[cnn-photo-caption image= http://i2.cdn.turner.com/cnn/2009/images/03/27/art.getty.mitch.mcconnell.jpg caption=" Sen. Mitch McConnell also said he doesn't mind the 'party of no' label congressional Democrats and the White House try to pin on Republican."]WASHINGTON (CNN) - Despite crushing defeats in the last two elections, Senate Republicans have new "energy and enthusiasm" aimed at winning back the majority, says their leader, Sen. Mitch McConnell of Kentucky.
Why the turnaround?
"President Bush had become extremely unpopular, and politically he was sort of a millstone around our necks in both '06 and '08," McConnell said in a roundtable with reporters Friday. "We now have the opportunity to be on offense, offer our own ideas and we will win some."
Many of those ideas get presented as amendments to Democratic bills which, though usually defeated, can still draw attention to GOP policy alternatives and often force Democrats to take difficult votes.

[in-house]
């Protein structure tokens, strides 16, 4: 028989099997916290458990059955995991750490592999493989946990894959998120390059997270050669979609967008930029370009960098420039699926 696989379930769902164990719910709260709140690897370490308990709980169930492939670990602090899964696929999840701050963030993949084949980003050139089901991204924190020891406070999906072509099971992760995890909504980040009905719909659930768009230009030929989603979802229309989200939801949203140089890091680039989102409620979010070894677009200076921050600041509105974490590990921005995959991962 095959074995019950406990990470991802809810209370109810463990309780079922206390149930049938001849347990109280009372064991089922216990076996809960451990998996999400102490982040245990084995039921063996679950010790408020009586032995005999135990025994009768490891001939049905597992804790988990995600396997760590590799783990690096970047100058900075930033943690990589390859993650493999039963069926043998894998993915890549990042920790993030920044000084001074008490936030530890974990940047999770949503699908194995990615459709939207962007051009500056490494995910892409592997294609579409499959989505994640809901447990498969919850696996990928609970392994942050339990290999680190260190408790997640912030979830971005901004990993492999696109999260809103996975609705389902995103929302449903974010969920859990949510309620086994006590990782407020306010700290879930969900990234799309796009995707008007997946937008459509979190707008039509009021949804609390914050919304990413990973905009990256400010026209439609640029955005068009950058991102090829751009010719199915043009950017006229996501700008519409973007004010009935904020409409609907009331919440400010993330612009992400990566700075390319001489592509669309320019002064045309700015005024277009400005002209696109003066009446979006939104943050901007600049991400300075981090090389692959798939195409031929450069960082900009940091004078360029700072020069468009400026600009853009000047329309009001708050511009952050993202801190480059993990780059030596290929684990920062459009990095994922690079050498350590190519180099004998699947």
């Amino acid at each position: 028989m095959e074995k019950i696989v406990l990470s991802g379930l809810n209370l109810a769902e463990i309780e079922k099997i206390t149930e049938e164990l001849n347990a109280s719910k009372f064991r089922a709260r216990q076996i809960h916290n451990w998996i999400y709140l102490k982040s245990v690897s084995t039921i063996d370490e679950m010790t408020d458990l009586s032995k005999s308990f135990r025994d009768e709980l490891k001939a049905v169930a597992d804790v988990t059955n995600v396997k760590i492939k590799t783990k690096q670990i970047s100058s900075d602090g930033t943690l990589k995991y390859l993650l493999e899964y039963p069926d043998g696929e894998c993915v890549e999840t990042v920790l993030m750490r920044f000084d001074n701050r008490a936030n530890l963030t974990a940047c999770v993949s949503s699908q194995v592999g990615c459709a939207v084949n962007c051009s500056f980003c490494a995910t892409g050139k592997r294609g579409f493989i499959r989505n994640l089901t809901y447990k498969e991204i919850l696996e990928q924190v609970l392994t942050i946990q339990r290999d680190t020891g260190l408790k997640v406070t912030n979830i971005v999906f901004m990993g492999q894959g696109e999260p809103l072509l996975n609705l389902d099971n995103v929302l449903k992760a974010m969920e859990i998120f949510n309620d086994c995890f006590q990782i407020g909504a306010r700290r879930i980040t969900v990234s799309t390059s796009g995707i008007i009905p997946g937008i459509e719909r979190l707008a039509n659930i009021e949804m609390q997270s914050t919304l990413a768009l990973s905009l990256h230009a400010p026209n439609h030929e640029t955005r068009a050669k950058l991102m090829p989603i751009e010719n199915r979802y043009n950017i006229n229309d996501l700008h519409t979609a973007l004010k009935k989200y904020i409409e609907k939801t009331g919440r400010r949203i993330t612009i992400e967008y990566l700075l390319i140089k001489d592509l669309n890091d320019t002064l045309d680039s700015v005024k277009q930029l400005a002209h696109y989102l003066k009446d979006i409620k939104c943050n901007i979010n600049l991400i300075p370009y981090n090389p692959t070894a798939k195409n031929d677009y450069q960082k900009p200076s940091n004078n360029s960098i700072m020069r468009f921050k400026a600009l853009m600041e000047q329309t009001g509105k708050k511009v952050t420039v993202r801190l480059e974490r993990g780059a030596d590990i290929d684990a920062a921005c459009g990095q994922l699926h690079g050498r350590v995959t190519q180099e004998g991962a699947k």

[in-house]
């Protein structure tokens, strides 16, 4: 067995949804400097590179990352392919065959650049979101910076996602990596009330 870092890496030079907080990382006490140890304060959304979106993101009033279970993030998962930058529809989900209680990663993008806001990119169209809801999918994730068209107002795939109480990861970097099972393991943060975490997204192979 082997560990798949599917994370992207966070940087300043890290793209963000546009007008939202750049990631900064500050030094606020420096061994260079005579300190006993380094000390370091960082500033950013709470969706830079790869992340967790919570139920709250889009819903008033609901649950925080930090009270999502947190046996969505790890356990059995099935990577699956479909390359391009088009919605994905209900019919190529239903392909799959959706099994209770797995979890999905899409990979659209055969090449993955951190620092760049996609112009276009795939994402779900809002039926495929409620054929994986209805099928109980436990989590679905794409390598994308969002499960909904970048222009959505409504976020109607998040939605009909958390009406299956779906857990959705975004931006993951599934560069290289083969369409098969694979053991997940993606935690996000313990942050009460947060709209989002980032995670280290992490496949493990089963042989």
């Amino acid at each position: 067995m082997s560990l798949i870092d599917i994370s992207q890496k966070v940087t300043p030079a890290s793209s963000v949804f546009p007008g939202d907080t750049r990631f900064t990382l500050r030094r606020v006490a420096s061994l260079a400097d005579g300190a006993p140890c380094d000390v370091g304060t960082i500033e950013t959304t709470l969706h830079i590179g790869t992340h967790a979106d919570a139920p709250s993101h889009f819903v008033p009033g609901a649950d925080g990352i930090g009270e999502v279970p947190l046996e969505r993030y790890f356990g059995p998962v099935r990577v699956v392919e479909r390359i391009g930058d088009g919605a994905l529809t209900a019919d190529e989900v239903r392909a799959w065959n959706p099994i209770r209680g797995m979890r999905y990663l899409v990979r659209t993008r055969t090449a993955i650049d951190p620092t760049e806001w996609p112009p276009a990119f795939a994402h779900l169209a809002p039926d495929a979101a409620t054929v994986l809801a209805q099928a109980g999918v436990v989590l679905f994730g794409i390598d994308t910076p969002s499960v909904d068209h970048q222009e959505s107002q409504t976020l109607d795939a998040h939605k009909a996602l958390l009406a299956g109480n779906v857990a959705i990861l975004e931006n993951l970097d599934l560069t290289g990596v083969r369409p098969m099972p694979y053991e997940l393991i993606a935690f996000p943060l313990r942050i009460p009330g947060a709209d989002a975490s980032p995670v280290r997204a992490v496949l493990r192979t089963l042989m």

"They become the way you chart the course for a comeback," McConnell said. "Which in this country, always happens at some point."
"The pendulum swings," he said.
Interestingly, McConnell said many of the clever ideas for amendments come from conservative think tanks and other Republican thinkers off Capitol Hill.
"Newt Gingrich, for example, has an idea a minute. Many of those are quite good. Many of those become amendments," he said.
McConnell also said he doesn't mind the "party of no" label congressional Democrats and the White House try to pin on Republicans.
"I don't feel anyone should be apologetic for opposing a bad idea," McConnell said. "I'm not fearful of an effort to demonize dissent," he said.